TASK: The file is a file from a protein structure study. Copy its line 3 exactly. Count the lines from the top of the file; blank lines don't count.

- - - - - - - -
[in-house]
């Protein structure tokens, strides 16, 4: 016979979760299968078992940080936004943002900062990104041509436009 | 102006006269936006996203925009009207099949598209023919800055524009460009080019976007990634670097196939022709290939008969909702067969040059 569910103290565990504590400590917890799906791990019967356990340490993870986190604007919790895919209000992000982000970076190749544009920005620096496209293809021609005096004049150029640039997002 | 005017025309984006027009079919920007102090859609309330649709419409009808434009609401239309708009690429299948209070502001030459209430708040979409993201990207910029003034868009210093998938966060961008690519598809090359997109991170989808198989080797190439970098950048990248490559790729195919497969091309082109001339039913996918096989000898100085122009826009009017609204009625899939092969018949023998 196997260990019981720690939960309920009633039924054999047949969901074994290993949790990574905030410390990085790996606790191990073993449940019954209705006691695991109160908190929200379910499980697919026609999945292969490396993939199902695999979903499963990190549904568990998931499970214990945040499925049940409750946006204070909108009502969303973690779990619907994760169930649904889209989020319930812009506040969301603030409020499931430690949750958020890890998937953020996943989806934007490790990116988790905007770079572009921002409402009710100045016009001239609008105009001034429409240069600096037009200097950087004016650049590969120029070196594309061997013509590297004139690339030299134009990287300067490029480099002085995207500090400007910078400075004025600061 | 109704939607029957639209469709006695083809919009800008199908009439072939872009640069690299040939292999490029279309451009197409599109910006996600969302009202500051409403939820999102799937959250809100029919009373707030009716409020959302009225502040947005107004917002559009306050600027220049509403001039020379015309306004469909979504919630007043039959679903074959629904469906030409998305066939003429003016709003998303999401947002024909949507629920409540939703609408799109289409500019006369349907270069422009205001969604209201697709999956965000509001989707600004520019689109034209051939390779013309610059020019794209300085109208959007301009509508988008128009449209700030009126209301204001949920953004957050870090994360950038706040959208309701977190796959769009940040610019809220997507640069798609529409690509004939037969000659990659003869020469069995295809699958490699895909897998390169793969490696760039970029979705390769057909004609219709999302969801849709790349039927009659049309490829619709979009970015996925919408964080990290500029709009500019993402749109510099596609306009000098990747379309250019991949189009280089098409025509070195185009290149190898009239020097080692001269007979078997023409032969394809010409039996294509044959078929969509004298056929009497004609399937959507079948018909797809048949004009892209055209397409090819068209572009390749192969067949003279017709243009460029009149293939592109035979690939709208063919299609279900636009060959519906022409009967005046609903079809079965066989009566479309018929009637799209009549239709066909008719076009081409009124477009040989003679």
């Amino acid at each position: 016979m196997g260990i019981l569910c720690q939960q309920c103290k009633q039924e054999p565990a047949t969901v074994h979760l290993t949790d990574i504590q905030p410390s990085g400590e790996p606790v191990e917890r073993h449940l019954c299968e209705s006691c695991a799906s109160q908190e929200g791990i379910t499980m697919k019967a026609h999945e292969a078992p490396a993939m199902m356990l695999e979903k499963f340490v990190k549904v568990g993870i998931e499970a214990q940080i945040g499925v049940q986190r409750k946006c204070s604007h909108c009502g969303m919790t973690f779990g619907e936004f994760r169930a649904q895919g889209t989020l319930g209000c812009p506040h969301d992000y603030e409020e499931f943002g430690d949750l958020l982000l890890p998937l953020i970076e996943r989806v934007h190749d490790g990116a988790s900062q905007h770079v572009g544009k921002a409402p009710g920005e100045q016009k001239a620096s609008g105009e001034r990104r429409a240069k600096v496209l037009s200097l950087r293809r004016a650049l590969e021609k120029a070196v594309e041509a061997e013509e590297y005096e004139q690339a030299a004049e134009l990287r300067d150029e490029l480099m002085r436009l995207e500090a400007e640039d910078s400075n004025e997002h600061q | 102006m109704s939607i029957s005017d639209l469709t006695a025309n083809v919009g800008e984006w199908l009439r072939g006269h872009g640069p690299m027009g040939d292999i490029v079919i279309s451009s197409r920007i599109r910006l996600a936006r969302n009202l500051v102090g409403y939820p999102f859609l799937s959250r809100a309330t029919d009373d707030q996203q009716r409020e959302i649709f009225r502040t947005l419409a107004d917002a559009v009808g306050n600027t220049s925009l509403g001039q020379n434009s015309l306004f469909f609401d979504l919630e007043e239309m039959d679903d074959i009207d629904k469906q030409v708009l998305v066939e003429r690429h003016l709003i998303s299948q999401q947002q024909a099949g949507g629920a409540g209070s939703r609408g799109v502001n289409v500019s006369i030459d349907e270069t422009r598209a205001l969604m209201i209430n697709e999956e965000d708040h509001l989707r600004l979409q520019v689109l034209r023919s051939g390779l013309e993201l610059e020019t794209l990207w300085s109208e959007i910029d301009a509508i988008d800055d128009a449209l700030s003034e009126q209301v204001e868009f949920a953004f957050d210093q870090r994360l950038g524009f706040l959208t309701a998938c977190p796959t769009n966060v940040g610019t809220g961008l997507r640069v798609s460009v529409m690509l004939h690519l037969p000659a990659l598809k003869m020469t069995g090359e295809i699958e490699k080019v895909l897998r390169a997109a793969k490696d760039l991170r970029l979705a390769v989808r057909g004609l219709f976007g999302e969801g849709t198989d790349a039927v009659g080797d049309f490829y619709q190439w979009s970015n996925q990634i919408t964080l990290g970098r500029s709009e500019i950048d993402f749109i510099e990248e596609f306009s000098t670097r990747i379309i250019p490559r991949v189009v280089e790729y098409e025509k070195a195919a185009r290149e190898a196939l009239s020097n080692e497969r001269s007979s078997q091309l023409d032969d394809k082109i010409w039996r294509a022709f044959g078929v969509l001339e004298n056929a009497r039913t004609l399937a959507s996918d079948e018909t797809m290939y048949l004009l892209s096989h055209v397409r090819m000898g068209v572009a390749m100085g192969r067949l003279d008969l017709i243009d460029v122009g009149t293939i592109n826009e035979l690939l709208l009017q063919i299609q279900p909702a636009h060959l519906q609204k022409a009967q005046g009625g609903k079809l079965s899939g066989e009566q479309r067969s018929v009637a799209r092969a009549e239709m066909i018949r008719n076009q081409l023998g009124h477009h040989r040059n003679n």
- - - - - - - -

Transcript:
């Amino acid at each position: 016979m196997g260990i019981l569910c720690q939960q309920c103290k009633q039924e054999p565990a047949t969901v074994h979760l290993t949790d990574i504590q905030p410390s990085g400590e790996p606790v191990e917890r073993h449940l019954c299968e209705s006691c695991a799906s109160q908190e929200g791990i379910t499980m697919k019967a026609h999945e292969a078992p490396a993939m199902m356990l695999e979903k499963f340490v990190k549904v568990g993870i998931e499970a214990q940080i945040g499925v049940q986190r409750k946006c204070s604007h909108c009502g969303m919790t973690f779990g619907e936004f994760r169930a649904q895919g889209t989020l319930g209000c812009p506040h969301d992000y603030e409020e499931f943002g430690d949750l958020l982000l890890p998937l953020i970076e996943r989806v934007h190749d490790g990116a988790s900062q905007h770079v572009g544009k921002a409402p009710g920005e100045q016009k001239a620096s609008g105009e001034r990104r429409a240069k600096v496209l037009s200097l950087r293809r004016a650049l590969e021609k120029a070196v594309e041509a061997e013509e590297y005096e004139q690339a030299a004049e134009l990287r300067d150029e490029l480099m002085r436009l995207e500090a400007e640039d910078s400075n004025e997002h600061q | 102006m109704s939607i029957s005017d639209l469709t006695a025309n083809v919009g800008e984006w199908l009439r072939g006269h872009g640069p690299m027009g040939d292999i490029v079919i279309s451009s197409r920007i599109r910006l996600a936006r969302n009202l500051v102090g409403y939820p999102f859609l799937s959250r809100a309330t029919d009373d707030q996203q009716r409020e959302i649709f009225r502040t947005l419409a107004d917002a559009v009808g306050n600027t220049s925009l509403g001039q020379n434009s015309l306004f469909f609401d979504l919630e007043e239309m039959d679903d074959i009207d629904k469906q030409v708009l998305v066939e003429r690429h003016l709003i998303s299948q999401q947002q024909a099949g949507g629920a409540g209070s939703r609408g799109v502001n289409v500019s006369i030459d349907e270069t422009r598209a205001l969604m209201i209430n697709e999956e965000d708040h509001l989707r600004l979409q520019v689109l034209r023919s051939g390779l013309e993201l610059e020019t794209l990207w300085s109208e959007i910029d301009a509508i988008d800055d128009a449209l700030s003034e009126q209301v204001e868009f949920a953004f957050d210093q870090r994360l950038g524009f706040l959208t309701a998938c977190p796959t769009n966060v940040g610019t809220g961008l997507r640069v798609s460009v529409m690509l004939h690519l037969p000659a990659l598809k003869m020469t069995g090359e295809i699958e490699k080019v895909l897998r390169a997109a793969k490696d760039l991170r970029l979705a390769v989808r057909g004609l219709f976007g999302e969801g849709t198989d790349a039927v009659g080797d049309f490829y619709q190439w979009s970015n996925q990634i919408t964080l990290g970098r500029s709009e500019i950048d993402f749109i510099e990248e596609f306009s000098t670097r990747i379309i250019p490559r991949v189009v280089e790729y098409e025509k070195a195919a185009r290149e190898a196939l009239s020097n080692e497969r001269s007979s078997q091309l023409d032969d394809k082109i010409w039996r294509a022709f044959g078929v969509l001339e004298n056929a009497r039913t004609l399937a959507s996918d079948e018909t797809m290939y048949l004009l892209s096989h055209v397409r090819m000898g068209v572009a390749m100085g192969r067949l003279d008969l017709i243009d460029v122009g009149t293939i592109n826009e035979l690939l709208l009017q063919i299609q279900p909702a636009h060959l519906q609204k022409a009967q005046g009625g609903k079809l079965s899939g066989e009566q479309r067969s018929v009637a799209r092969a009549e239709m066909i018949r008719n076009q081409l023998g009124h477009h040989r040059n003679n």